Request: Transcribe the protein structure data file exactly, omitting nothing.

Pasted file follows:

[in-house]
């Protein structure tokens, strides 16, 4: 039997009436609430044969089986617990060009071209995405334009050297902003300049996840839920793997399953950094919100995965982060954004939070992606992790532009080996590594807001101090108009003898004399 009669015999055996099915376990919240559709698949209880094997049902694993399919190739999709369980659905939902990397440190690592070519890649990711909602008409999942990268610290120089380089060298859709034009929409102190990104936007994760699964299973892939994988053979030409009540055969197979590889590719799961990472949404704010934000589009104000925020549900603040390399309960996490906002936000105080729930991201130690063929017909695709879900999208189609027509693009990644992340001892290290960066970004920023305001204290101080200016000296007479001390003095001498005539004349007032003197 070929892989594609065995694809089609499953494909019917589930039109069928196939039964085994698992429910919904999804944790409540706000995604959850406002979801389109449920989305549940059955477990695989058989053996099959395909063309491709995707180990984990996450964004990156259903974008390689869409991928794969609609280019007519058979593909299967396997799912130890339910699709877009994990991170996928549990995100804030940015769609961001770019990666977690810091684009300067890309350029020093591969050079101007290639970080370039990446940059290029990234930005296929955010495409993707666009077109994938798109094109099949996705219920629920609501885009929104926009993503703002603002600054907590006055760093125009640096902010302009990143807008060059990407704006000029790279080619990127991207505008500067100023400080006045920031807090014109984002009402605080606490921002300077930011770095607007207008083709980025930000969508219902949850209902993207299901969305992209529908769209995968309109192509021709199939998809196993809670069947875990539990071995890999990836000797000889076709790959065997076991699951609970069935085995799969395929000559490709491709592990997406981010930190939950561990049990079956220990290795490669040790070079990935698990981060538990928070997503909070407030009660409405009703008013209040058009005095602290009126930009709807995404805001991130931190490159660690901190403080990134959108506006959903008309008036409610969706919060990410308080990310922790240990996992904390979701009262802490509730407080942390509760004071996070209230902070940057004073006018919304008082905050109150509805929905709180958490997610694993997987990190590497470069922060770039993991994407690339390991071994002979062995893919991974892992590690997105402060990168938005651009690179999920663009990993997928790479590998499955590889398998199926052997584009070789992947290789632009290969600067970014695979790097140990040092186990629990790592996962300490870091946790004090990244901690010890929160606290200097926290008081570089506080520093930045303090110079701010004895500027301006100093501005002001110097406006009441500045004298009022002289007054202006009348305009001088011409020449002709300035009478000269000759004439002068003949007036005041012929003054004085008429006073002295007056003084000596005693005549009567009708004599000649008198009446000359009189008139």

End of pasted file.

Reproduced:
[in-house]
């Protein structure tokens, strides 16, 4: 039997009436609430044969089986617990060009071209995405334009050297902003300049996840839920793997399953950094919100995965982060954004939070992606992790532009080996590594807001101090108009003898004399 009669015999055996099915376990919240559709698949209880094997049902694993399919190739999709369980659905939902990397440190690592070519890649990711909602008409999942990268610290120089380089060298859709034009929409102190990104936007994760699964299973892939994988053979030409009540055969197979590889590719799961990472949404704010934000589009104000925020549900603040390399309960996490906002936000105080729930991201130690063929017909695709879900999208189609027509693009990644992340001892290290960066970004920023305001204290101080200016000296007479001390003095001498005539004349007032003197 070929892989594609065995694809089609499953494909019917589930039109069928196939039964085994698992429910919904999804944790409540706000995604959850406002979801389109449920989305549940059955477990695989058989053996099959395909063309491709995707180990984990996450964004990156259903974008390689869409991928794969609609280019007519058979593909299967396997799912130890339910699709877009994990991170996928549990995100804030940015769609961001770019990666977690810091684009300067890309350029020093591969050079101007290639970080370039990446940059290029990234930005296929955010495409993707666009077109994938798109094109099949996705219920629920609501885009929104926009993503703002603002600054907590006055760093125009640096902010302009990143807008060059990407704006000029790279080619990127991207505008500067100023400080006045920031807090014109984002009402605080606490921002300077930011770095607007207008083709980025930000969508219902949850209902993207299901969305992209529908769209995968309109192509021709199939998809196993809670069947875990539990071995890999990836000797000889076709790959065997076991699951609970069935085995799969395929000559490709491709592990997406981010930190939950561990049990079956220990290795490669040790070079990935698990981060538990928070997503909070407030009660409405009703008013209040058009005095602290009126930009709807995404805001991130931190490159660690901190403080990134959108506006959903008309008036409610969706919060990410308080990310922790240990996992904390979701009262802490509730407080942390509760004071996070209230902070940057004073006018919304008082905050109150509805929905709180958490997610694993997987990190590497470069922060770039993991994407690339390991071994002979062995893919991974892992590690997105402060990168938005651009690179999920663009990993997928790479590998499955590889398998199926052997584009070789992947290789632009290969600067970014695979790097140990040092186990629990790592996962300490870091946790004090990244901690010890929160606290200097926290008081570089506080520093930045303090110079701010004895500027301006100093501005002001110097406006009441500045004298009022002289007054202006009348305009001088011409020449002709300035009478000269000759004439002068003949007036005041012929003054004085008429006073002295007056003084000596005693005549009567009708004599000649008198009446000359009189008139």